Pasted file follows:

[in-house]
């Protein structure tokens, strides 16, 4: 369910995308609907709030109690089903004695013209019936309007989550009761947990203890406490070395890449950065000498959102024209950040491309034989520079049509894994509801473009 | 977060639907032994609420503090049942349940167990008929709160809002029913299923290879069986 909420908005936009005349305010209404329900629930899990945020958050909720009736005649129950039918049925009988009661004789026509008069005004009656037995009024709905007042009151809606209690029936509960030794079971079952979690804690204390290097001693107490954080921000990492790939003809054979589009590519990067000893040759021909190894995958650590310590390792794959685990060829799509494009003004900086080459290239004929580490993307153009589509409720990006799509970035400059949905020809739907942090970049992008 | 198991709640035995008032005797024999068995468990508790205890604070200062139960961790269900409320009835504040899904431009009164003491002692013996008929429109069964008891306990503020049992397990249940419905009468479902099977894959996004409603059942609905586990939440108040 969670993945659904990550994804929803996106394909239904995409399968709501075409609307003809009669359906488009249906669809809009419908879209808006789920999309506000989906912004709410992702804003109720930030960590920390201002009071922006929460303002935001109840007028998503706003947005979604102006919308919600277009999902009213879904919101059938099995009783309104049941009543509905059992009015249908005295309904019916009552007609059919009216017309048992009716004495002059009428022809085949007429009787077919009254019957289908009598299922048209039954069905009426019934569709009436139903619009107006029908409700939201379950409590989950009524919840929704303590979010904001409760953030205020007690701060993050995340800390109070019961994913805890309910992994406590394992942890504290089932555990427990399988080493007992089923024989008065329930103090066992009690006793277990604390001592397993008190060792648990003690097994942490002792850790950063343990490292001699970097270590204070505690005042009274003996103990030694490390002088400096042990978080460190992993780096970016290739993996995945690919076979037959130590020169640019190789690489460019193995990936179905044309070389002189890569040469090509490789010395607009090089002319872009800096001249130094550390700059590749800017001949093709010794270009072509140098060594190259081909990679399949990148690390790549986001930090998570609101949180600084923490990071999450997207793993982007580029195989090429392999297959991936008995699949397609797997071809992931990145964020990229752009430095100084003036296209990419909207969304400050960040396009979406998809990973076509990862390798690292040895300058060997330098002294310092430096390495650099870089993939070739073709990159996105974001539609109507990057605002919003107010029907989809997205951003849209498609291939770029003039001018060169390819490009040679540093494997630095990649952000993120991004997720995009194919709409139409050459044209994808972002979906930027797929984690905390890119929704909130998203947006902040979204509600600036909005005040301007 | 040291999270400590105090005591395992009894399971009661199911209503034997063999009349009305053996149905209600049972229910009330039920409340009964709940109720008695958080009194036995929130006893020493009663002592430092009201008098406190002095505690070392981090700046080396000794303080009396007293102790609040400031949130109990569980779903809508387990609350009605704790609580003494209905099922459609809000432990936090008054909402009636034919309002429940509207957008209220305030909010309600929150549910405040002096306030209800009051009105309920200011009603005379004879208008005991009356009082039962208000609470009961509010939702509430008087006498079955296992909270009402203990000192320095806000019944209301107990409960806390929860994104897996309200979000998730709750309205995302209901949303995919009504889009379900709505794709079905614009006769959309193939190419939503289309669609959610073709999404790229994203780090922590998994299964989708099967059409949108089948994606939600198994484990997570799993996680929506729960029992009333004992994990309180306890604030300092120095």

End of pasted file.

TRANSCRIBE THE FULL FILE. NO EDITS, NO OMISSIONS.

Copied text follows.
[in-house]
């Protein structure tokens, strides 16, 4: 369910995308609907709030109690089903004695013209019936309007989550009761947990203890406490070395890449950065000498959102024209950040491309034989520079049509894994509801473009 | 977060639907032994609420503090049942349940167990008929709160809002029913299923290879069986 909420908005936009005349305010209404329900629930899990945020958050909720009736005649129950039918049925009988009661004789026509008069005004009656037995009024709905007042009151809606209690029936509960030794079971079952979690804690204390290097001693107490954080921000990492790939003809054979589009590519990067000893040759021909190894995958650590310590390792794959685990060829799509494009003004900086080459290239004929580490993307153009589509409720990006799509970035400059949905020809739907942090970049992008 | 198991709640035995008032005797024999068995468990508790205890604070200062139960961790269900409320009835504040899904431009009164003491002692013996008929429109069964008891306990503020049992397990249940419905009468479902099977894959996004409603059942609905586990939440108040 969670993945659904990550994804929803996106394909239904995409399968709501075409609307003809009669359906488009249906669809809009419908879209808006789920999309506000989906912004709410992702804003109720930030960590920390201002009071922006929460303002935001109840007028998503706003947005979604102006919308919600277009999902009213879904919101059938099995009783309104049941009543509905059992009015249908005295309904019916009552007609059919009216017309048992009716004495002059009428022809085949007429009787077919009254019957289908009598299922048209039954069905009426019934569709009436139903619009107006029908409700939201379950409590989950009524919840929704303590979010904001409760953030205020007690701060993050995340800390109070019961994913805890309910992994406590394992942890504290089932555990427990399988080493007992089923024989008065329930103090066992009690006793277990604390001592397993008190060792648990003690097994942490002792850790950063343990490292001699970097270590204070505690005042009274003996103990030694490390002088400096042990978080460190992993780096970016290739993996995945690919076979037959130590020169640019190789690489460019193995990936179905044309070389002189890569040469090509490789010395607009090089002319872009800096001249130094550390700059590749800017001949093709010794270009072509140098060594190259081909990679399949990148690390790549986001930090998570609101949180600084923490990071999450997207793993982007580029195989090429392999297959991936008995699949397609797997071809992931990145964020990229752009430095100084003036296209990419909207969304400050960040396009979406998809990973076509990862390798690292040895300058060997330098002294310092430096390495650099870089993939070739073709990159996105974001539609109507990057605002919003107010029907989809997205951003849209498609291939770029003039001018060169390819490009040679540093494997630095990649952000993120991004997720995009194919709409139409050459044209994808972002979906930027797929984690905390890119929704909130998203947006902040979204509600600036909005005040301007 | 040291999270400590105090005591395992009894399971009661199911209503034997063999009349009305053996149905209600049972229910009330039920409340009964709940109720008695958080009194036995929130006893020493009663002592430092009201008098406190002095505690070392981090700046080396000794303080009396007293102790609040400031949130109990569980779903809508387990609350009605704790609580003494209905099922459609809000432990936090008054909402009636034919309002429940509207957008209220305030909010309600929150549910405040002096306030209800009051009105309920200011009603005379004879208008005991009356009082039962208000609470009961509010939702509430008087006498079955296992909270009402203990000192320095806000019944209301107990409960806390929860994104897996309200979000998730709750309205995302209901949303995919009504889009379900709505794709079905614009006769959309193939190419939503289309669609959610073709999404790229994203780090922590998994299964989708099967059409949108089948994606939600198994484990997570799993996680929506729960029992009333004992994990309180306890604030300092120095």